Through almost all of Liz McCartney's rendition of the Jerry Ross-Richard Adler "Hey There" — which Rosemary Clooney turned into one of her many chart-topping hits — I had my eyes closed. Not dozing but listening for how closely the tribute-paying McCartney approximated Clooney's warmly astringent tone and all but totally absent vibrato. During Rosemary and Time, recently at the Laurie Beechman Theatre, the songbird duplicated Clooney's sound to an uncanny degree but never more so than in the Pajama Game standard.
And on this one, I'm a pretty good judge, as I was singing along with Clooney over the entire summer of 1954. Yup, I know this one inside out. So does McCartney, who also treated Clooney tenderly — as the Clooney signature song by Jack Lawrence and Walter Lloyd Gross has it — whenever she sang. She obviously has great respect for the late singer (as do many others who've done and are doing Clooney shows) and has put her money where her mouth is.
She had Ray Fellman at the piano, Gregory Landes on percussion, and Marc Shmied on bass, and she also indulged a number of wardrobe changes to approximate Clooney's '50s girl-next-door look as well as the later, more-sophisticated fashions to accentuate the girl-next-door-goes-glamorous appearance. You can be sure that in her efforts to get it all right, she even put on glasses, as Clooney did in the latter part of her career, when she rebooted after a long post-1968 recovery from mental blips.
Needless to say, Clooney recorded scores of songs, and also needless to say, McCartney couldn't include them all, but those she did had the venerated Clooney ease and sheen. A funny medley of the tunes Columbia mentor Mitch Miller foisted off on her included the monster William Saroyan-Ross Bagdasarian click "Come on-a My House." (She wasn't fond of it and the novelties it tied her to.) With Fellman she reprised Frank Loesser's "On a Slow Boat to China," the showstopper with which Clooney and big supporter Bing Crosby brought down the house on his 1977 farewell tour. Clooney's initial click, Kitty Wells' "Beautiful Brown Eyes" (Jerry Capehart-Alton Delmore-Arthur "Guitar Boogie" Smith) got the nod but not her other country fave, "Half as Much" (Curley Williams).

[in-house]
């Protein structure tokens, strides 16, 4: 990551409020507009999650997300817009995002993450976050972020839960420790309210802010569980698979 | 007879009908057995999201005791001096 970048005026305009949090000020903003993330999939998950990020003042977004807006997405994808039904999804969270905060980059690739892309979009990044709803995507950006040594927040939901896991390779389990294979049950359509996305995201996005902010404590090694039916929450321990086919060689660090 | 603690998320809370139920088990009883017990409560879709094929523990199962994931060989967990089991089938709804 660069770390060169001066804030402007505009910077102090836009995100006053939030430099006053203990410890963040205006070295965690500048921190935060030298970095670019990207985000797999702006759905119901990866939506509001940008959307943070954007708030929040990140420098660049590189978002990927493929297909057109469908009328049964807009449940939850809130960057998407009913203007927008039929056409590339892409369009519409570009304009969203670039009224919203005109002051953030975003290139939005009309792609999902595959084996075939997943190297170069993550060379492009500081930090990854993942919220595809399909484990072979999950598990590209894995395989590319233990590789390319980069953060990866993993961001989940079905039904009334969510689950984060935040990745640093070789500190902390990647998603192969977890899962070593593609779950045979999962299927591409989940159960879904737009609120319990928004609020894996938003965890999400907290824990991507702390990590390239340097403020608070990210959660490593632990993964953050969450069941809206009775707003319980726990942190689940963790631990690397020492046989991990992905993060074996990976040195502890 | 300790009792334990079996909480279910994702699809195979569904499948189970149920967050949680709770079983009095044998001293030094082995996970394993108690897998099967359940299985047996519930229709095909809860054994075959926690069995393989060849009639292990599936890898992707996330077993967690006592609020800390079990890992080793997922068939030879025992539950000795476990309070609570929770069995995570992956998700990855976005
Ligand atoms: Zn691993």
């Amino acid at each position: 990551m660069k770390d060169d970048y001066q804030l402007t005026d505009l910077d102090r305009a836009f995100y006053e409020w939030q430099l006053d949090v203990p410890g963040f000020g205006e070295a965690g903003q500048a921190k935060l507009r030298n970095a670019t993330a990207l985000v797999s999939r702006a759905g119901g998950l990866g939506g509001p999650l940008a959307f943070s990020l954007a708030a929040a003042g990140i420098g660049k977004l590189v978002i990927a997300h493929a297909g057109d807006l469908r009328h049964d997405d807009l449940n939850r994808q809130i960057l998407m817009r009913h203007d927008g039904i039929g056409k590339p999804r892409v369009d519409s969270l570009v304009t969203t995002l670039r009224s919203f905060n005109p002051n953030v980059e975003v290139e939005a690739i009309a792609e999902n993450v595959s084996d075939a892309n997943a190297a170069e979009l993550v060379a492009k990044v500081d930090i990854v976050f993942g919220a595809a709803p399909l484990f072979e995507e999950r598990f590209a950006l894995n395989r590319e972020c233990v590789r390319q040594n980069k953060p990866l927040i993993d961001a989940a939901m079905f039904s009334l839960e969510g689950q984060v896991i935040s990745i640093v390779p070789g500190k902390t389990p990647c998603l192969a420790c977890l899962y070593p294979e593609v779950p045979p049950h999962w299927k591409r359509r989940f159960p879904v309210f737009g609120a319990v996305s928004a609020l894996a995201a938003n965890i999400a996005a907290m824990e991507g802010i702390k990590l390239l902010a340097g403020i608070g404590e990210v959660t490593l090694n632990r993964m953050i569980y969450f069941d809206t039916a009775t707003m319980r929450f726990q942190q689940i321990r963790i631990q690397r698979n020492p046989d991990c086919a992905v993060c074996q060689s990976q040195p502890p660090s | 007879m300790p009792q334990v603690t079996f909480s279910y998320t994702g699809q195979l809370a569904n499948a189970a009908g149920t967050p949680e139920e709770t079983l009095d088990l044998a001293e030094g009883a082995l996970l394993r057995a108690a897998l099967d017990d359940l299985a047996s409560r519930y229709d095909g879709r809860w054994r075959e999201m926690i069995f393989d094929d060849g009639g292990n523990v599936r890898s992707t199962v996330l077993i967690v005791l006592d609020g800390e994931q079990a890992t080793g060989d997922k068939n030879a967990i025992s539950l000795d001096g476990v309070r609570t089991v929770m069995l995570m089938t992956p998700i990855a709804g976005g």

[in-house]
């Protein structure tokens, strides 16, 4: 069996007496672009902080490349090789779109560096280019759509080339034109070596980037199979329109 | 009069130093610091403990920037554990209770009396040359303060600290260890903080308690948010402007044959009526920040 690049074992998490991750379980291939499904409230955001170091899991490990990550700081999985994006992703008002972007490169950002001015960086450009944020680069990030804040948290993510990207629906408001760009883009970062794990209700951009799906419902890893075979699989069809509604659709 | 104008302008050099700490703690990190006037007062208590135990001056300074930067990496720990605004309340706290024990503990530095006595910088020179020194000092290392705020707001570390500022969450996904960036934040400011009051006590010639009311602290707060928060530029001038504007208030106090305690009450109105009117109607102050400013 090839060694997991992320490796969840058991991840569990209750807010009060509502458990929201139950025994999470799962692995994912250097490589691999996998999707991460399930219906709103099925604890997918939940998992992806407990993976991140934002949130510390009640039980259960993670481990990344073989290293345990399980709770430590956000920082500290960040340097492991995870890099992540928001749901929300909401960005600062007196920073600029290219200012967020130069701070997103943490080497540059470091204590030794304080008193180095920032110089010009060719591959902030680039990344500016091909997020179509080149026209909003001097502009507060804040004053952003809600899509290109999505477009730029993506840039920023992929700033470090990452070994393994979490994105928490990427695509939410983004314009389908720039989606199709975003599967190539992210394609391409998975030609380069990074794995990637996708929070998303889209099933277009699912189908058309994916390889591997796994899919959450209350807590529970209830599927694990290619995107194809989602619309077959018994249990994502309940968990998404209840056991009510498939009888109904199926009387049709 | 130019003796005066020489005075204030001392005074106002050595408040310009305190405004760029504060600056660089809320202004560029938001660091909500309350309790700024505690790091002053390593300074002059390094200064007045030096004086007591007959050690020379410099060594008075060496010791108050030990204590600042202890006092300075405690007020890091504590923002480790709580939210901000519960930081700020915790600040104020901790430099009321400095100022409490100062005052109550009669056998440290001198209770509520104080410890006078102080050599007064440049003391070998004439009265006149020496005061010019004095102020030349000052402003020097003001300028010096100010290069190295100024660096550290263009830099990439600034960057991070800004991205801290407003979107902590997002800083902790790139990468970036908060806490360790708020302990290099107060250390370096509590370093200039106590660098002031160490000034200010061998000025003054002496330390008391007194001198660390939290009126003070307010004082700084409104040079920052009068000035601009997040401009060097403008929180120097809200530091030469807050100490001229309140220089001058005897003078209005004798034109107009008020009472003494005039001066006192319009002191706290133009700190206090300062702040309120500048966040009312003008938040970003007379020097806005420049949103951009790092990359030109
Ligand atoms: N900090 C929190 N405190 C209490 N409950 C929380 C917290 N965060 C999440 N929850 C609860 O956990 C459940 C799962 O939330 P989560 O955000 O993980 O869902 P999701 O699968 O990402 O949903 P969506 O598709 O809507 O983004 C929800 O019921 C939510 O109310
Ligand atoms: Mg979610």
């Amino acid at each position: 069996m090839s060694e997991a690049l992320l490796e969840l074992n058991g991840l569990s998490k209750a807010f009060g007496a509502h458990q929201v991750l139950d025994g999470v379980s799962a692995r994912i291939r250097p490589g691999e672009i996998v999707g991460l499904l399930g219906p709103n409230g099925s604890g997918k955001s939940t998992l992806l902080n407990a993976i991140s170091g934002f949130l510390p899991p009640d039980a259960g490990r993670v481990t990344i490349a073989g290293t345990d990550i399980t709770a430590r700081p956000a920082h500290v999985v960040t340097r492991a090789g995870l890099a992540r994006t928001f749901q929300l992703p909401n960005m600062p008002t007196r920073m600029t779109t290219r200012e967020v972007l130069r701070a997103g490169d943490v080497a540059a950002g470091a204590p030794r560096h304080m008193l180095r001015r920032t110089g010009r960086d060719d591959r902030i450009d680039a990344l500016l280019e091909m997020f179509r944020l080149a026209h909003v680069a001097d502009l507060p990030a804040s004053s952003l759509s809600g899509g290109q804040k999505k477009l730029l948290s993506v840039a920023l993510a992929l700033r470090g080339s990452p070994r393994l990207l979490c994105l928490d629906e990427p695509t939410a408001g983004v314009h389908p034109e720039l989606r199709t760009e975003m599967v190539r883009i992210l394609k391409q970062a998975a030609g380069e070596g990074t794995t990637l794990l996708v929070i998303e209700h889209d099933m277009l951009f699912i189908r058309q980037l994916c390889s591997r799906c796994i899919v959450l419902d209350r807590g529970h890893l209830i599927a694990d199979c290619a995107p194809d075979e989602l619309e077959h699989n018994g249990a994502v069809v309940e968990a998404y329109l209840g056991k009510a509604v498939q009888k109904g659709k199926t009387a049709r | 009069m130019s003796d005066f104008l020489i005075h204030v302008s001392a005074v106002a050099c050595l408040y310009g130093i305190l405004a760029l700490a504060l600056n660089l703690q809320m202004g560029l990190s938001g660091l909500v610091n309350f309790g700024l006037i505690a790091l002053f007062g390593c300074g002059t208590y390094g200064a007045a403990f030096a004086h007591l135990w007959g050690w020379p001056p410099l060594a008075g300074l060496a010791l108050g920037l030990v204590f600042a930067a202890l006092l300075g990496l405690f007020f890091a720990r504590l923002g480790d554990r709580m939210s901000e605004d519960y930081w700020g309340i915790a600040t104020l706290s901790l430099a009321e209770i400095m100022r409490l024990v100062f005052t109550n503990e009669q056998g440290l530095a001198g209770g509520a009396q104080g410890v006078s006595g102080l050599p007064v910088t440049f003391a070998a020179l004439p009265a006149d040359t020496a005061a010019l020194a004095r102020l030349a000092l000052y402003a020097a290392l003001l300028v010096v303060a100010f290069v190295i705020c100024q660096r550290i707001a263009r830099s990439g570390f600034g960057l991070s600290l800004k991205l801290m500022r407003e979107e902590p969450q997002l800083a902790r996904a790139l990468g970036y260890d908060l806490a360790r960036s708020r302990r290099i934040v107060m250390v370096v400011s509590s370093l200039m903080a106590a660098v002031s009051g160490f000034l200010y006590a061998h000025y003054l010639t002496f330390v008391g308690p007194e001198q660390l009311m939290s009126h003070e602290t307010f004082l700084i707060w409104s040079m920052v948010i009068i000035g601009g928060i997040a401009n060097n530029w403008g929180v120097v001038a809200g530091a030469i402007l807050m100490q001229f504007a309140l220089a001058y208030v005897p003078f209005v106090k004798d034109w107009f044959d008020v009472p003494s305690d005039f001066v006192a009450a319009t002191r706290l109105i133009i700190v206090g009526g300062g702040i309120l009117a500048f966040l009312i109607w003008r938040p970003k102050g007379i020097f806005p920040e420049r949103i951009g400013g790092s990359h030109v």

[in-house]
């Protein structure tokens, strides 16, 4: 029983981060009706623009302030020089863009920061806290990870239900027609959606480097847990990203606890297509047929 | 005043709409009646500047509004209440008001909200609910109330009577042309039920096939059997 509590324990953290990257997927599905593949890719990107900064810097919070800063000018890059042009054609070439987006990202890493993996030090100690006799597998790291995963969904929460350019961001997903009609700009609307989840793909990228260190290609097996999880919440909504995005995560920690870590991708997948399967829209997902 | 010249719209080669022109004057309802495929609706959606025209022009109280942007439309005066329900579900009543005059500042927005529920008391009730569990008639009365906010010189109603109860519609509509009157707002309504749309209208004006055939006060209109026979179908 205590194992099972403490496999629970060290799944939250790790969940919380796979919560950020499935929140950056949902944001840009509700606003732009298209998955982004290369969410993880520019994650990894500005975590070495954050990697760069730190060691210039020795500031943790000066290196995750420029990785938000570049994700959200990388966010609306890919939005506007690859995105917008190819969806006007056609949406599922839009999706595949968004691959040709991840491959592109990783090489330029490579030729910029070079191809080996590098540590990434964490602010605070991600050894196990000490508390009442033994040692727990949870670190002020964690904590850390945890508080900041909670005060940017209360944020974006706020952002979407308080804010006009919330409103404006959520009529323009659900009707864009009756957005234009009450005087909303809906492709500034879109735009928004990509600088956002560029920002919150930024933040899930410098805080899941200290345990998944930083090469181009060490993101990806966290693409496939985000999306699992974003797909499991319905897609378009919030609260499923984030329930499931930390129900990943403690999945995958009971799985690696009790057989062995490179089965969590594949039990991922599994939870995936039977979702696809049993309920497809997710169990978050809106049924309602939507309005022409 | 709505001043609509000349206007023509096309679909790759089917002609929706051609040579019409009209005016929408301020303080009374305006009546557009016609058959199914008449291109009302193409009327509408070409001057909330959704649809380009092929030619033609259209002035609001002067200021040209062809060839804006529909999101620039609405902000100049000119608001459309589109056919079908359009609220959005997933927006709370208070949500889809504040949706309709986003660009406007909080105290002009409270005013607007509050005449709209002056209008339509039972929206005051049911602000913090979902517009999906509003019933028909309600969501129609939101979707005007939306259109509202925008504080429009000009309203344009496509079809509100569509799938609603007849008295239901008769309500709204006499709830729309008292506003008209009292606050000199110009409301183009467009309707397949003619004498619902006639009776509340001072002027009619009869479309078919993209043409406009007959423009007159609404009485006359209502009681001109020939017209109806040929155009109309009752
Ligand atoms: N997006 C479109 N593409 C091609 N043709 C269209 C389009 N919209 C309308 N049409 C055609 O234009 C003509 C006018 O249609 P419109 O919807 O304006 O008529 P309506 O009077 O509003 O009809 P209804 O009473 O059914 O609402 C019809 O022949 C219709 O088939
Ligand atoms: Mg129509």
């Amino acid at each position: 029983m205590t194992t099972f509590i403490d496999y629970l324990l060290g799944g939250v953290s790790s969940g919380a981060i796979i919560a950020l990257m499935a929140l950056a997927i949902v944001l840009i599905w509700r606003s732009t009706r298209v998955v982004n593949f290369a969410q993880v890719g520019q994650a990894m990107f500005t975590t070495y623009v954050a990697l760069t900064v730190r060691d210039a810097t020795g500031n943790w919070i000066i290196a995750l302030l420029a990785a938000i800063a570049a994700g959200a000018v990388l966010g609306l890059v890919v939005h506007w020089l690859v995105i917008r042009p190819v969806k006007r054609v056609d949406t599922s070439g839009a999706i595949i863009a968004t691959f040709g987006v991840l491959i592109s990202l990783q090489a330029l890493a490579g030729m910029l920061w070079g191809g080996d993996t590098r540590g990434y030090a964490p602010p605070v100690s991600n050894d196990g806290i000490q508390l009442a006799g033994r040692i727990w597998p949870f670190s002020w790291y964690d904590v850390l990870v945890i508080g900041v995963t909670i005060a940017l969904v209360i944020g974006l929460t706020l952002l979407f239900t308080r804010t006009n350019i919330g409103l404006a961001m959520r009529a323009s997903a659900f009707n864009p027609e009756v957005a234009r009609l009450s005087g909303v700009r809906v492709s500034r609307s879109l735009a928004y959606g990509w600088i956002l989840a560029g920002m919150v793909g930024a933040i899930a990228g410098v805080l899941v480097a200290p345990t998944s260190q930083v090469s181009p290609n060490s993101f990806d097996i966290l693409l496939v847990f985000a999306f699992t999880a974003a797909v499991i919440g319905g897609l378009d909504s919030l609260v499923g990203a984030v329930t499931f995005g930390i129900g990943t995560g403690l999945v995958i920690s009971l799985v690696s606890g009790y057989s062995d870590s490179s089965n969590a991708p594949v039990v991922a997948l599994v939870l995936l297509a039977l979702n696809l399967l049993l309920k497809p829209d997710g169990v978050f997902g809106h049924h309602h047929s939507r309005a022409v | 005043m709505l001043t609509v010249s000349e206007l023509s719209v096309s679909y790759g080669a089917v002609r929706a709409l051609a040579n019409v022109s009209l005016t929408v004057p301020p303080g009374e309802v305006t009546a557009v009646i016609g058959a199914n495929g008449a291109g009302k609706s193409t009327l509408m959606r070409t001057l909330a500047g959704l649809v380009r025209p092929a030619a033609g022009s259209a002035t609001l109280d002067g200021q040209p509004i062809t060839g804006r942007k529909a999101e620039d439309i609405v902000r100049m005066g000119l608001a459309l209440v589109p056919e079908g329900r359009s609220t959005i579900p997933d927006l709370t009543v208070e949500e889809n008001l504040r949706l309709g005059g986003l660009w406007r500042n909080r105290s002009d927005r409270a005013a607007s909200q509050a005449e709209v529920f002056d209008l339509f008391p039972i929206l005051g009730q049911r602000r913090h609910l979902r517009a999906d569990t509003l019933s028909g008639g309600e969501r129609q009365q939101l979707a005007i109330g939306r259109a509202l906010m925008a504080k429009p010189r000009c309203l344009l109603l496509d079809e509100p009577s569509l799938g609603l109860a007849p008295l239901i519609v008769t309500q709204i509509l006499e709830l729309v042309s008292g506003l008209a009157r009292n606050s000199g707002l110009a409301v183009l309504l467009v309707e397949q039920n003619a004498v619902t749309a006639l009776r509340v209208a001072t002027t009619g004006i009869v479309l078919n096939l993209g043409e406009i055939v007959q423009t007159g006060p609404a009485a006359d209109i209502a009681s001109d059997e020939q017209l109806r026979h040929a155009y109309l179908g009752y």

But while McCartney's singing was perfection — the kind of homage not everyone can pay in terms of imitating (and more) a very particular voice — the show itself, directed by Kelley McKinnon, was marred. In addition to filling in biographical data, McCartney chose to play out brief scenes from the life. For that she used Fellman and comedian Marcy McGuigan. The tall blond addition warbled well in duets on Irving Berlin's "Sisters" and a few others, but she was also called on to be funny. She wasn't, in a trying-too-hard way. The lowest point of many low points was her comic portrayal of Rin Tin Tin. (Don't ask.) The second lowest were her turns — holding a goatee in front of her face — as Mitch Miller.
Incidentally, though McCartney has the Clooney sound down pat, she isn't a dead ringer for her idol — not even in the later, heavier Feinstein's at the Regency days. Nor did she attempt to recall the breathing patterns Clooney used to mask diminished lung power. Curiously, McCartney in wavy hairdo and the opening Eisenhower-decade outfit looked more like the almost forgotten but always spectacular Kate Smith. Maybe she'll follow this one with that lady's fascinating story.
Presented by and at the West Bank Café's Laurie Beechman Theatre, 407 W. 42nd St., NYC. Aug. 17 and 24.